SkyscraperCity banner
1 - 7 of 7 Posts

·
Banned
Joined
·
2,629 Posts
Discussion Starter · #1 · (Edited)
A neat website by a York University urban planning masters student, that may be useful in costing estimates for your fantasy subway project in whatever North American city you live in. The per km numbers are based on Toronto's subway system, and are in Canadian Dollars (CDN).

http://www.drlnow.ca/costanalysis.html

The following is a list of projects that have been constructed or proposed in the last ten years. Due to a difference in labour laws and regulations in Europe, the data has been limited to recent North American construction, where although laws may differ slightly, no major variations occur.

Precedents

Fyi, it should be noted that Vancouver's 20.3km Millenium Line (finished 2002) was built for $1.1 billion, only $160 million more than the 6km Sheppard Subway, but with 3 times the length and over twice the ridership. This was made possible because the line is elevated, which based on the below table is roughly half as expensive per km than that of a tunnel.

Typical costs per km of construction (in Toronto)


Two cities stand out when compared to the cost of projects in Toronto, which have more than doubled in cost estimates for the past decade. Montreal: and New York.

On the cheaper end of construction, Montreal should be studied as to why it is able to deliver subway at a substantially lower cost per kilometre than we have been able to in Toronto.

In Montreal, we have the benefit of seeing both a recently constructed project (the orange line to Montmorency in Laval) as well as a number of proposed projects. Costs range from $143 million to $173 million per kilometre, a cost half that of modern subways in Toronto such as the Spadina extension and the North Yonge extension. Unlike several other cheaper projects that have been constructed or proposed in North America, Montreal’s subway construction is entirely tunnelled, with no sections at grade. The Laval extension in particular had the challenge of tunnelling under the Rivière des Prairies, and still was able to complete construction at a cost of $143 million/km. As nice as it would be to be able to build the Downtown Relief Line for this sort of cost, unfortunately it is not feasible. As well as being of a different geology than the City of Toronto67, a more important factor for Montreal is the width of their trains. Due to thinner trains, Montreal is able to construct their system using one large bored tunnel with multiple tracks rather than being forced to construct two smaller tunnels54. This can reduce tunnelling costs substantially with half as much tunnel required for construction.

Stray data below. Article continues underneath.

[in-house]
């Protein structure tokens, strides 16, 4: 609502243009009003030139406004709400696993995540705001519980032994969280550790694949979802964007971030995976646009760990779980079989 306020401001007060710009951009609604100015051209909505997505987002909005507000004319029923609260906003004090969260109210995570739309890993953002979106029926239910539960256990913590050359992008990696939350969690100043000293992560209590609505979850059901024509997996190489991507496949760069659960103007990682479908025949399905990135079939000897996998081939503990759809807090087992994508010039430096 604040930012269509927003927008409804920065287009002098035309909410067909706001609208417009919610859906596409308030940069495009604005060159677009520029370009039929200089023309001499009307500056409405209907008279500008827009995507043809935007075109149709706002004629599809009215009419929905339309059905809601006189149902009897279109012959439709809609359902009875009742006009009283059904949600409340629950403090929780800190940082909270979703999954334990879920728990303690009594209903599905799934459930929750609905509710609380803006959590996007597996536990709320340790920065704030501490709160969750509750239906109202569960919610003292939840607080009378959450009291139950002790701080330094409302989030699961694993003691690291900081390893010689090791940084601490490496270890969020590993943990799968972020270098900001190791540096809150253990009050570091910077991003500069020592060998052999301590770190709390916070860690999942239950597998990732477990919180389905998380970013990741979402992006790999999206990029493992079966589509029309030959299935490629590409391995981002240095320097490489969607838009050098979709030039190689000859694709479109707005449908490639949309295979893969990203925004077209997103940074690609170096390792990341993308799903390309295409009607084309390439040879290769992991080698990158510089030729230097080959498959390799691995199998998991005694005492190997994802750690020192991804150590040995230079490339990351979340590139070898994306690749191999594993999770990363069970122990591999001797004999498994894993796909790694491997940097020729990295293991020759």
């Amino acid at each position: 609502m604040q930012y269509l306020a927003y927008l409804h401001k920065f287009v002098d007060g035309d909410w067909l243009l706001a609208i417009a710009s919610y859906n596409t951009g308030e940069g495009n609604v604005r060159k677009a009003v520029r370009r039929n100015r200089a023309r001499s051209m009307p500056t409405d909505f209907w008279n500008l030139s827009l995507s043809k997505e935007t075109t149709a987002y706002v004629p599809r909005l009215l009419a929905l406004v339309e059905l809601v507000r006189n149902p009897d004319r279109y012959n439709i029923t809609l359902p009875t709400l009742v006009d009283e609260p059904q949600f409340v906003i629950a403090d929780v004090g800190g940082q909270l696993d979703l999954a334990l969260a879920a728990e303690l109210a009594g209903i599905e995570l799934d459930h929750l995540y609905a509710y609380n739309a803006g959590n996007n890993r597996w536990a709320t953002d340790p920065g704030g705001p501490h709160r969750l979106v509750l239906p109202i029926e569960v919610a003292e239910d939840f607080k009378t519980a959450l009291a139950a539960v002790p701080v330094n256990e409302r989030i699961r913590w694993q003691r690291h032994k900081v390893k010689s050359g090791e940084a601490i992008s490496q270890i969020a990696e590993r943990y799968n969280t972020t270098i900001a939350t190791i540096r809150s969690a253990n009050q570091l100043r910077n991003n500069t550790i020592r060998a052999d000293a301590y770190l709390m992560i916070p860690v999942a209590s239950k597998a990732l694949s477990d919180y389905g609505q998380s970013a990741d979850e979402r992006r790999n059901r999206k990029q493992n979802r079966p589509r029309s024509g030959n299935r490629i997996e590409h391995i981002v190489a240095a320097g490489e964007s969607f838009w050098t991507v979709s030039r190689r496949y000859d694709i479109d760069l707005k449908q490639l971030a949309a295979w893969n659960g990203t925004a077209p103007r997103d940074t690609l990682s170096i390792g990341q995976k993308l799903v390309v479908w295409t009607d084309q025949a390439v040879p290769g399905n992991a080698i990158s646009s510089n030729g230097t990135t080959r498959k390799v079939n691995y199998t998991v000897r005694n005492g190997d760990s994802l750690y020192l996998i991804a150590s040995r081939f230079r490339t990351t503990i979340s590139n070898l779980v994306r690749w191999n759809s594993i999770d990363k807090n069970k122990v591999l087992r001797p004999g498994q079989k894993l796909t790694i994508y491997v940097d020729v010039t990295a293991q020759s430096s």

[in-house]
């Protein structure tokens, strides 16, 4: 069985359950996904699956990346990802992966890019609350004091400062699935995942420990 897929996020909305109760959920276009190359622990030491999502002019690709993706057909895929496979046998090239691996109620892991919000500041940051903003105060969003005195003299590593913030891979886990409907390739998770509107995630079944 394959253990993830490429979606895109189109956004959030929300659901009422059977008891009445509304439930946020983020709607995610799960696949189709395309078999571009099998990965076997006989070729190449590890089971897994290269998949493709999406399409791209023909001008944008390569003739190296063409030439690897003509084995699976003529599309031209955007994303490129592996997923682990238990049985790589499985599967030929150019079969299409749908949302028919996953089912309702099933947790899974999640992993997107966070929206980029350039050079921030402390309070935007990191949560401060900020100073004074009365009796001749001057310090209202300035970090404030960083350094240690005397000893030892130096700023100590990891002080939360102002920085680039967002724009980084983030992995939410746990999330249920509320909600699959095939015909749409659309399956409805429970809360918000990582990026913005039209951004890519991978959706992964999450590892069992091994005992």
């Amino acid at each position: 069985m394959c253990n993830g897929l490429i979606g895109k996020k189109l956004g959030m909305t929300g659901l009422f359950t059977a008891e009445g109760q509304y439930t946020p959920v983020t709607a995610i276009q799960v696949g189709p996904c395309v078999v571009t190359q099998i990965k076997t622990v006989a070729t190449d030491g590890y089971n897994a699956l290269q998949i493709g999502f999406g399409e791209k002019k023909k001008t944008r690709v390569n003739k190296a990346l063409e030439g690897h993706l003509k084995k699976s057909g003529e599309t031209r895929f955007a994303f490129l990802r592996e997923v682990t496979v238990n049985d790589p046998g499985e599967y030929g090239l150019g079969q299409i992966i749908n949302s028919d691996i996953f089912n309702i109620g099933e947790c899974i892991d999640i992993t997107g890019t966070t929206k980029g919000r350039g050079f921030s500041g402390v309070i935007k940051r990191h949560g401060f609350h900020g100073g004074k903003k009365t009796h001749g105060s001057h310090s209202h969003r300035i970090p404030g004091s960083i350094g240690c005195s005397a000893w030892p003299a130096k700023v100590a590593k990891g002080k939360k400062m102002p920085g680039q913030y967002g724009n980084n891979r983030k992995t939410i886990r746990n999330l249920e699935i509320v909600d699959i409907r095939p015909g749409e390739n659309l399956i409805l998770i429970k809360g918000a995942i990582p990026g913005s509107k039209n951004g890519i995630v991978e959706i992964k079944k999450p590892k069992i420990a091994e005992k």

On the other end of the spectrum, New York suffers from significantly higher tunnelling and construction costs, with the MTA stating the following in regards to the costs of the Second Avenue Subway.

Our partners in the contracting community tell us that they are forced to charge more for our projects to protect against the perceived risks of working with the MTA and to compensate for the difficult environment of working around service and the complexity of each project. In addition, construction industry practices in New York tend to increase costs. As an example, tunnelling for the expansion projects has cost between three and six times as much as similar projects in Germany, France and Italy162

Because other cities may be substantially cheaper or costlier than Toronto, their estimates are not as relevant to the costing of the Downtown Relief Line, and are simply provided for the sake of comparison. Because we have recent construction cost estimates in Toronto, we can use those as a base for estimations of the cost of the Downtown Relief Line with much greater accuracy.


Source: http://www.drlnow.ca/costanalysis.html
 

·
Agenda 21 Advocate
Joined
·
4,151 Posts
I never knew the Red Line-Blue Line connector was that cheap. I guess Bostonians just like to whine.

Well, okay, perhaps "cheap" is a bit relative, considering that the T is up to its neck in debt.

*actually, is there a way to move my post to the US version of the thread or is it legit over here?*
 

·
Banned
Joined
·
2,629 Posts
Discussion Starter · #3 ·
I quoted and responded to your question on the other thread. But yeah, $478 million per km isn't cheap.
 

·
Banned
Joined
·
2,629 Posts
Discussion Starter · #7 ·
It started out as roughly $2 billion, where the feds committed exactly 1/3 like they do for most transit projects in Ontario, which is $697 million. The estimate went up to $2.63 billion and the feds are expected to meet the 1/3 requirement. Haven't heard any new numbers since.
 
1 - 7 of 7 Posts
Top